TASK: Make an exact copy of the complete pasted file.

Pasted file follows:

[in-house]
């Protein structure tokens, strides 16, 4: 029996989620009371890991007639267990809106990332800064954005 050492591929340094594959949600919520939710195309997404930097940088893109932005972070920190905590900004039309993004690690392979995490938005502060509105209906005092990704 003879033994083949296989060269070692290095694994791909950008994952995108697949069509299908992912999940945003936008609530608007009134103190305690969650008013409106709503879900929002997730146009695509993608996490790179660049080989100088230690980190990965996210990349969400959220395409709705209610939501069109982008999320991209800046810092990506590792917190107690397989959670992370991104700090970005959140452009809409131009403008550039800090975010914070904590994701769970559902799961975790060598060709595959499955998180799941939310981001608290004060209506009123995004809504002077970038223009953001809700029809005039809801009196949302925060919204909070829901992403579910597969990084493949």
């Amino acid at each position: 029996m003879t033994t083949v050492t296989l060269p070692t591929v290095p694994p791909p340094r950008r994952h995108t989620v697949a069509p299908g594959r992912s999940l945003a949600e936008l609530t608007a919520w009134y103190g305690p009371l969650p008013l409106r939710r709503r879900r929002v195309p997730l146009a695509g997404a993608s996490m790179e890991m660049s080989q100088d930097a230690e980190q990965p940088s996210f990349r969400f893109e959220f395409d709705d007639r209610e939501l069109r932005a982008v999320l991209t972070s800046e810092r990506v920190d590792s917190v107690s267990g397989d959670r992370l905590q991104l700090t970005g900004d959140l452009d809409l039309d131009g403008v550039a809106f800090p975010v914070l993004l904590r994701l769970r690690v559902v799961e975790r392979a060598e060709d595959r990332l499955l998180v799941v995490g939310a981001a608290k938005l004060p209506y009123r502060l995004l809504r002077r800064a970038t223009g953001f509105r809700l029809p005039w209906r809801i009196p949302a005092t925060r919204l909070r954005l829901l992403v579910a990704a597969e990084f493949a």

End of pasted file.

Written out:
[in-house]
């Protein structure tokens, strides 16, 4: 029996989620009371890991007639267990809106990332800064954005 050492591929340094594959949600919520939710195309997404930097940088893109932005972070920190905590900004039309993004690690392979995490938005502060509105209906005092990704 003879033994083949296989060269070692290095694994791909950008994952995108697949069509299908992912999940945003936008609530608007009134103190305690969650008013409106709503879900929002997730146009695509993608996490790179660049080989100088230690980190990965996210990349969400959220395409709705209610939501069109982008999320991209800046810092990506590792917190107690397989959670992370991104700090970005959140452009809409131009403008550039800090975010914070904590994701769970559902799961975790060598060709595959499955998180799941939310981001608290004060209506009123995004809504002077970038223009953001809700029809005039809801009196949302925060919204909070829901992403579910597969990084493949």
């Amino acid at each position: 029996m003879t033994t083949v050492t296989l060269p070692t591929v290095p694994p791909p340094r950008r994952h995108t989620v697949a069509p299908g594959r992912s999940l945003a949600e936008l609530t608007a919520w009134y103190g305690p009371l969650p008013l409106r939710r709503r879900r929002v195309p997730l146009a695509g997404a993608s996490m790179e890991m660049s080989q100088d930097a230690e980190q990965p940088s996210f990349r969400f893109e959220f395409d709705d007639r209610e939501l069109r932005a982008v999320l991209t972070s800046e810092r990506v920190d590792s917190v107690s267990g397989d959670r992370l905590q991104l700090t970005g900004d959140l452009d809409l039309d131009g403008v550039a809106f800090p975010v914070l993004l904590r994701l769970r690690v559902v799961e975790r392979a060598e060709d595959r990332l499955l998180v799941v995490g939310a981001a608290k938005l004060p209506y009123r502060l995004l809504r002077r800064a970038t223009g953001f509105r809700l029809p005039w209906r809801i009196p949302a005092t925060r919204l909070r954005l829901l992403v579910a990704a597969e990084f493949a």